Mechanism of Pitting and Non-Pitting edema

This was a topic which I found very difficult to comprehend even though the concept behind it was very easy. It is customary to mention about edema in general examination and if it is present, examiners can take the viva to any system quite easily. The differential diagnosis of both pitting and non-pitting edema was difficult to remember. Later when I understood the mechanism, it became easy. I will here explain in simple words the mechanism of both types of edemas.
When fluid flows through the vessel, a small amount of it reaches the extra-vascular space and this fluid is drained back into the venous system by the lymphatic vessels. Also, it is important to mention that along with fluid, some proteins also leak out into third space. This is the normal process happening in our body. The amount of fluid reaching the interstitial space depends on the hydrostatic pressure and oncotic pressure present inside the blood vessels.  Hydrostatic pressure forces the fluid to go out and oncotic fluid pulls fluid into the blood vessel. In normal condition, lymphatics can drain back both the fluid and proteins reaching the third space.
Fluid accumulates more due to various causes which, in one way or the other involve renal (ex. Nephrotic syndrome, due to loss of proteins through urine thereby decreasing the oncotic pressure), hepatic (liver produces albumin and in case of chronic liver injury, hypoalbuminemia can occur which will eventually result in decreased oncotic pressure) or cardiovascular system (ex. Congestive heart failure where heart is unable to pump the blood leading to fluid accumulation thereby causing increased hydrostatic pressure). When this fluid accumulation exceeds the capacity of lymphatics, edema appears. But the protein leak is not totally dependent on hydrostatic pressure and oncotic pressure. It is dependent on size and charge of the proteins. So the pressure changes won’t cause more protein accumulation. We get pitting edema in this case, because the tissues filled with fluid yield easily on pressing.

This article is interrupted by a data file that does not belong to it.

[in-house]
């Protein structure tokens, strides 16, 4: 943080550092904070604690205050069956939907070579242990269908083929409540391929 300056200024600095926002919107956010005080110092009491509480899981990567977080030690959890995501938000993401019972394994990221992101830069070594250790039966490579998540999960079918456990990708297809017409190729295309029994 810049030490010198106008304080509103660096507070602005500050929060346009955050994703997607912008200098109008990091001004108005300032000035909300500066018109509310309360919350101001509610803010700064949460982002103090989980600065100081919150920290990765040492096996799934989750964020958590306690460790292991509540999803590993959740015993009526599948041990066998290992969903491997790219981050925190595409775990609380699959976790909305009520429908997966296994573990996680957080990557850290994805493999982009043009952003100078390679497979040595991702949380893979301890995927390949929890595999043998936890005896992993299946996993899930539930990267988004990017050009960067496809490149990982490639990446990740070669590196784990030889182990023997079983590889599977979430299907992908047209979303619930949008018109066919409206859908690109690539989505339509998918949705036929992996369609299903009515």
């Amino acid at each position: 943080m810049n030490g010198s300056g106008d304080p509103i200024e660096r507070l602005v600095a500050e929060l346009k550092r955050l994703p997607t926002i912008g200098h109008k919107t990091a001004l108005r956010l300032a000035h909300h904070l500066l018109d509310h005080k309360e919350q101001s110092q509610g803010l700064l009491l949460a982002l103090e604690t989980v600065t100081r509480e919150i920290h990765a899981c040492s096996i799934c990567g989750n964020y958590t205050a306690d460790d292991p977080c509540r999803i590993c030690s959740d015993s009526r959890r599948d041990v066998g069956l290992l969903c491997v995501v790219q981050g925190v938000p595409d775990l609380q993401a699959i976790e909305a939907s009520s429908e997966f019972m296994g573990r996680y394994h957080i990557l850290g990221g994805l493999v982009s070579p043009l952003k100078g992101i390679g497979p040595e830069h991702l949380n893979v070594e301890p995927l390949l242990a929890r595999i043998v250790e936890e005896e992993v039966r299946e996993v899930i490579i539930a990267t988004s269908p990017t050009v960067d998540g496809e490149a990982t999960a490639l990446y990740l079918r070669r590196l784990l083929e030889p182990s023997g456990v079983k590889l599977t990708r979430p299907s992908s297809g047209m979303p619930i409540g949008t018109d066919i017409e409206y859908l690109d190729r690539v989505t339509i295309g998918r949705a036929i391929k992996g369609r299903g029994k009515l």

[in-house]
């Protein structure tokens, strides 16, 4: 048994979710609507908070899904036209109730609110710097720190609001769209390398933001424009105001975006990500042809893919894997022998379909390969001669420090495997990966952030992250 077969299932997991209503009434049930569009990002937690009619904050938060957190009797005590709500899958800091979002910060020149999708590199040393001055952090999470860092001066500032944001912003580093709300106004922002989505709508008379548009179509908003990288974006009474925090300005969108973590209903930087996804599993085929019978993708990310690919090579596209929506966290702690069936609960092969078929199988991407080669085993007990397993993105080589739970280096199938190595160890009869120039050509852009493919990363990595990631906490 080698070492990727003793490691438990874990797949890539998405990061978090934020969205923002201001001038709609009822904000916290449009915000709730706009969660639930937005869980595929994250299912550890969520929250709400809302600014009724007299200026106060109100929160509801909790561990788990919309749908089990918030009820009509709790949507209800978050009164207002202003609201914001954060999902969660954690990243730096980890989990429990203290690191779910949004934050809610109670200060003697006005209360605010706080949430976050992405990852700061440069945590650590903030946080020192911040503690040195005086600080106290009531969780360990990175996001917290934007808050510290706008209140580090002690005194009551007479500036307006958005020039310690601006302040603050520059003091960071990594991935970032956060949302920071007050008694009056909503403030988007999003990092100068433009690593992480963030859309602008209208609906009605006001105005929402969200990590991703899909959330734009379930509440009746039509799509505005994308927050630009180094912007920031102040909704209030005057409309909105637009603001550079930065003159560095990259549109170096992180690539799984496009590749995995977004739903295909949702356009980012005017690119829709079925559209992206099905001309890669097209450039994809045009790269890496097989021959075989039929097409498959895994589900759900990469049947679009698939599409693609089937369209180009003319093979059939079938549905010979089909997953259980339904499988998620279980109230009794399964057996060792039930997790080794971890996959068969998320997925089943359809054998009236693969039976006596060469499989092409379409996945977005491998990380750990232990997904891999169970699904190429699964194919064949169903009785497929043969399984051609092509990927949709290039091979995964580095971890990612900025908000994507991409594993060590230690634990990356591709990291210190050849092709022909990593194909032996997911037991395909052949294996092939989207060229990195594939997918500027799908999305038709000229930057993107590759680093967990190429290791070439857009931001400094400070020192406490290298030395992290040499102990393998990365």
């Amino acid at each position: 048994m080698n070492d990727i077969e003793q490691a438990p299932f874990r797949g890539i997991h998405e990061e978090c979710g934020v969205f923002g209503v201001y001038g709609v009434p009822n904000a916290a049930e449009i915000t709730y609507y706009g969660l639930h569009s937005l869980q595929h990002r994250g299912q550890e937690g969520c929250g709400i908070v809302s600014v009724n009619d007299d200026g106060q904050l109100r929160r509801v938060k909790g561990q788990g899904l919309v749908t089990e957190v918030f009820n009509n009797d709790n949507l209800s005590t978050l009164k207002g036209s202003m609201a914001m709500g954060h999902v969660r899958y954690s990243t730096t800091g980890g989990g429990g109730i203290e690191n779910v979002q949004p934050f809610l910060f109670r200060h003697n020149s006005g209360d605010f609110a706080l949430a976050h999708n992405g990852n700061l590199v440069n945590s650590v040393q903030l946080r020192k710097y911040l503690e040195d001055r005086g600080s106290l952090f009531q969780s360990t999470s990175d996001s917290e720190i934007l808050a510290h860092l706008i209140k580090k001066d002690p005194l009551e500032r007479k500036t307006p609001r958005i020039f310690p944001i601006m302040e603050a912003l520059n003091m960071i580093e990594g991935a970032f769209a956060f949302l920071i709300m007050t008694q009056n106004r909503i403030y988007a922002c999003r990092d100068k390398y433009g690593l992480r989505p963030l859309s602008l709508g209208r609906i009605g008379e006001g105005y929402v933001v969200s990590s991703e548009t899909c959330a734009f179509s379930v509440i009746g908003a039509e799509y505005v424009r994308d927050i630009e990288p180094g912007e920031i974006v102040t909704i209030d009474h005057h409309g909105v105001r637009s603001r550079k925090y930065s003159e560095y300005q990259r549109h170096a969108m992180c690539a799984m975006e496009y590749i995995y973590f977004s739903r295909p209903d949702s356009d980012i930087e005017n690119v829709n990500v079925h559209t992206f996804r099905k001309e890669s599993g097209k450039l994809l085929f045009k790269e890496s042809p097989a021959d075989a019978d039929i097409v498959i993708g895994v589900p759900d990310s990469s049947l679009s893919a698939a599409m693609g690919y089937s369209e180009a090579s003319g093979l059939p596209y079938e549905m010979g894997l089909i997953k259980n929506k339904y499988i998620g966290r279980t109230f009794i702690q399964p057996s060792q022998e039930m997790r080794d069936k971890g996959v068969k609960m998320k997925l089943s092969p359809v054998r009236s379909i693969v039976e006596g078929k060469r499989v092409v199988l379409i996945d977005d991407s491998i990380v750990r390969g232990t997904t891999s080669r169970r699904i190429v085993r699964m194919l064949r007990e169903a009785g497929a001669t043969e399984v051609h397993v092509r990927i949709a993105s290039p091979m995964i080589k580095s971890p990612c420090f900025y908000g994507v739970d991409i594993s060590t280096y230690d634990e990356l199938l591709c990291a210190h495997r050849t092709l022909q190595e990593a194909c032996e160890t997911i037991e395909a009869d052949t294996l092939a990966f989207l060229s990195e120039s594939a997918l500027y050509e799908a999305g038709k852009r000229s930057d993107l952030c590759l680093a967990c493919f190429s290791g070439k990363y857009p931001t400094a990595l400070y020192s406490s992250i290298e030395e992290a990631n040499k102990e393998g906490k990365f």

When there is lymphatic obstruction due to any cause (filariasis, malignancy), the drainage of both fluid as well as proteins back to the venous system is affected. Now more and more fluid and proteins accumulate in the interstitial space leading to edema. In this case, the swelling won’t yield on pressing because of the increased protein content. So we call it as non-pitting type of edema.

So, by differentiating edema into these two kinds, we can rule out or rule in some diseases. Cardiovascular, renal and hepatic causes usually presents as pitting edema.  So, the take home message is that, lymphatic obstruction causes non-pitting type of edema whereas hydrostatic and oncotic pressure changes cause pitting edema.

It is due to increased levels of TSH (ex. In hypothyroidism) in the body which will stimulate fibroblasts, resulting in increased deposition of glycosaminoglycans and mucopolysaccharides. This will lead to swollen appearance of the tissue. It is usually a non-pitting type of edema. It can be seen in Graves’ disease also.

P.S: This article was first published in my wordpress blog(May 2016).

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